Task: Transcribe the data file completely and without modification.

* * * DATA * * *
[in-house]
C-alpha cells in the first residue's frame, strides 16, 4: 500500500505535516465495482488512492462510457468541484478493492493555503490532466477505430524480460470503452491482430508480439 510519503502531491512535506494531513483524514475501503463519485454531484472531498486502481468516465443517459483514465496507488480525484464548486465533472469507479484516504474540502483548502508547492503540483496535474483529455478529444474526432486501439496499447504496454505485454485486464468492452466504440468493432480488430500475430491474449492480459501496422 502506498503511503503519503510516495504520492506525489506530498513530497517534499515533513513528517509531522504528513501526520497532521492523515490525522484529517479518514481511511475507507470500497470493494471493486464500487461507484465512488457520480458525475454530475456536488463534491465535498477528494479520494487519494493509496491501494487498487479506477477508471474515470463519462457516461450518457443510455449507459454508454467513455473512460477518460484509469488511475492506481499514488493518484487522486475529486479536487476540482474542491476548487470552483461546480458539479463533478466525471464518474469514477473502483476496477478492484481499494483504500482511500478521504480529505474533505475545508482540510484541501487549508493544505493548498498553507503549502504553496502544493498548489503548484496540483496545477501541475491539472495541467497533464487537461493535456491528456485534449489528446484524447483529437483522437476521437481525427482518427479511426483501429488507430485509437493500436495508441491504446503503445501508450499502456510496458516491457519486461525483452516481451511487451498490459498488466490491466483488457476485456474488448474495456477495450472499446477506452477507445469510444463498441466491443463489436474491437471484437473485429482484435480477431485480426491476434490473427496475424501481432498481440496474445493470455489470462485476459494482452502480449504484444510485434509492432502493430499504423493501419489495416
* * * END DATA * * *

[in-house]
C-alpha cells in the first residue's frame, strides 16, 4: 500500500505535516465495482488512492462510457468541484478493492493555503490532466477505430524480460470503452491482430508480439 510519503502531491512535506494531513483524514475501503463519485454531484472531498486502481468516465443517459483514465496507488480525484464548486465533472469507479484516504474540502483548502508547492503540483496535474483529455478529444474526432486501439496499447504496454505485454485486464468492452466504440468493432480488430500475430491474449492480459501496422 502506498503511503503519503510516495504520492506525489506530498513530497517534499515533513513528517509531522504528513501526520497532521492523515490525522484529517479518514481511511475507507470500497470493494471493486464500487461507484465512488457520480458525475454530475456536488463534491465535498477528494479520494487519494493509496491501494487498487479506477477508471474515470463519462457516461450518457443510455449507459454508454467513455473512460477518460484509469488511475492506481499514488493518484487522486475529486479536487476540482474542491476548487470552483461546480458539479463533478466525471464518474469514477473502483476496477478492484481499494483504500482511500478521504480529505474533505475545508482540510484541501487549508493544505493548498498553507503549502504553496502544493498548489503548484496540483496545477501541475491539472495541467497533464487537461493535456491528456485534449489528446484524447483529437483522437476521437481525427482518427479511426483501429488507430485509437493500436495508441491504446503503445501508450499502456510496458516491457519486461525483452516481451511487451498490459498488466490491466483488457476485456474488448474495456477495450472499446477506452477507445469510444463498441466491443463489436474491437471484437473485429482484435480477431485480426491476434490473427496475424501481432498481440496474445493470455489470462485476459494482452502480449504484444510485434509492432502493430499504423493501419489495416